I grew up in a household where many would consider my parents “old school.” They came from a generation where children were to be seen and not heard. From a young age, I was conditioned to keep my thoughts to myself. Limitations were set by timers on the streetlights or how far I could go to where I could no longer hear the voice of Stevie Wonder’s “Golden Lady” on the record player my Dad had blasting into the streets of our neighborhood. Most mornings before leaving, I heard the voices of my parents almost in unison just before the door fully closed, and the lock clicked … be safe. These experiences are essential to understand as they laid the foundation for my awareness of how I move in the world.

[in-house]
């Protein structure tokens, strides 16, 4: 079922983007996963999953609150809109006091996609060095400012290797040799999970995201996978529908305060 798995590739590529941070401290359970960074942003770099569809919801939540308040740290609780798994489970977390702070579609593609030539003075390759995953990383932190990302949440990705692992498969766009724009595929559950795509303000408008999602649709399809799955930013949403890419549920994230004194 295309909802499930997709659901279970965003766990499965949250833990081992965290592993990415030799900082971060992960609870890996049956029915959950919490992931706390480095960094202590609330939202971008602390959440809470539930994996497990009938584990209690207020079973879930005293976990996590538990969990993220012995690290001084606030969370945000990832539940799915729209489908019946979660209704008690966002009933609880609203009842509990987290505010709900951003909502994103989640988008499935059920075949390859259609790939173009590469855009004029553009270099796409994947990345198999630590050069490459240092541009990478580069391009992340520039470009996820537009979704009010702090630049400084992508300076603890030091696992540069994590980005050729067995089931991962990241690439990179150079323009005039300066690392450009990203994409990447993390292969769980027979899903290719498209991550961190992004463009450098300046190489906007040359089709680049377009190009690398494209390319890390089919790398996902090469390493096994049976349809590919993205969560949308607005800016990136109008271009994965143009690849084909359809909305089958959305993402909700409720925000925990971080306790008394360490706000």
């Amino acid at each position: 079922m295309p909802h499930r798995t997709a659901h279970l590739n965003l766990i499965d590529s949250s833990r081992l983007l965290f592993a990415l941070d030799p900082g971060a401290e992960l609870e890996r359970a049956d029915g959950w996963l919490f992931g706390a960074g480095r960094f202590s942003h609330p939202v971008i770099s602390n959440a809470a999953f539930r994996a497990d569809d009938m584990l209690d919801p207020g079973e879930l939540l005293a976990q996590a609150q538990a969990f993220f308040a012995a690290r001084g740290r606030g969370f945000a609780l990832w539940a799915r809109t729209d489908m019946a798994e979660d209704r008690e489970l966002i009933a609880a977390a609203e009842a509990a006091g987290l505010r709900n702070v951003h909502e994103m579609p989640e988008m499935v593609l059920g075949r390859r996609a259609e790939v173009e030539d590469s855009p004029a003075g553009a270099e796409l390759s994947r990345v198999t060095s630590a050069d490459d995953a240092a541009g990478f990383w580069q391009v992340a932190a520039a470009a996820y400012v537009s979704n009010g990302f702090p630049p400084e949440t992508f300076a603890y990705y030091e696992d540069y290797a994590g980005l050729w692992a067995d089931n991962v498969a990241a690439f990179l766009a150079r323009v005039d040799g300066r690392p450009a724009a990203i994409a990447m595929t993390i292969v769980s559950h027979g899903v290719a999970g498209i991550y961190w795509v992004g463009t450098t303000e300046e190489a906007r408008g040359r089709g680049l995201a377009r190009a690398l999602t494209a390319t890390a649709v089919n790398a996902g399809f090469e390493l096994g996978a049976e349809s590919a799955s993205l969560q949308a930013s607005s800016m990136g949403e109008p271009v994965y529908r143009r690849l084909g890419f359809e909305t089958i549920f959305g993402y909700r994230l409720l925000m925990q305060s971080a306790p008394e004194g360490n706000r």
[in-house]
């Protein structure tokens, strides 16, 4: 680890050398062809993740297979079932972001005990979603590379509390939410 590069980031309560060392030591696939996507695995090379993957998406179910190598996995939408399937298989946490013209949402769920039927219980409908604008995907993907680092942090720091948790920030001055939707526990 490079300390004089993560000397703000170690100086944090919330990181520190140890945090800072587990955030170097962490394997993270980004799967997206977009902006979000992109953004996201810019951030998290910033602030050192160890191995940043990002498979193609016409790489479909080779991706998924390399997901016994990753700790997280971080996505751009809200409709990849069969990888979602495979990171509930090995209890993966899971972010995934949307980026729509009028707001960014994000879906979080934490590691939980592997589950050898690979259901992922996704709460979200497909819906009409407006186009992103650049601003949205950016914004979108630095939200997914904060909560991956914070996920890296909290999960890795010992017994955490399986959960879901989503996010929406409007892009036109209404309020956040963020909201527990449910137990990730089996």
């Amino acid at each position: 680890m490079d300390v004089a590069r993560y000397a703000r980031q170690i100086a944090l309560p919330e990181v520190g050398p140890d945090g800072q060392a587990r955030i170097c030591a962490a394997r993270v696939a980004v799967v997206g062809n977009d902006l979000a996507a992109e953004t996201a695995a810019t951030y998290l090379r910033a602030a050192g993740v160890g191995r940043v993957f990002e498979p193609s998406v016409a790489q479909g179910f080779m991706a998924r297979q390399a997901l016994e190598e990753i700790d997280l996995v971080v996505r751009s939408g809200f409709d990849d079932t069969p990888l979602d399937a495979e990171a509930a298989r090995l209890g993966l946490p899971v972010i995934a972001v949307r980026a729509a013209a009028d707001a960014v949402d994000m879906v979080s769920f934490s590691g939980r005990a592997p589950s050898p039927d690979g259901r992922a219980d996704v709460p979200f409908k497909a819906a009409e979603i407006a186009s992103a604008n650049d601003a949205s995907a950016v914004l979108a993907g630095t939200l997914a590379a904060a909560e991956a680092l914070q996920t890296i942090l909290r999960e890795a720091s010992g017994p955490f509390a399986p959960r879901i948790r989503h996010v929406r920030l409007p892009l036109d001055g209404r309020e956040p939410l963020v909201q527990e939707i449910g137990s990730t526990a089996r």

In believing that social justice is both a process and a goal while also having a vision of society in which the distribution of resources is equitable, and all members are physically and psychologically safe. I humbly share this sentiment as a product of the Emerson community. I genuinely believe that together we can change the trajectory of our students that are affected by the challenges that perpetuate oppression in our society.

My intention in this work is to push towards these goals while unearthing truths that may make us uncomfortable in their admission, but on the other side of that discomfort will come solutions that will celebrate and uplift the voices, stories, and culture of all our students.

I believe the level of care and attention to the issues of race, marginalization, and inequality at Emerson must go beyond enrollment numbers and the bottom line so that real change can be seen, and more importantly, felt by those who historically are negatively impacted.


  • Social Justice Center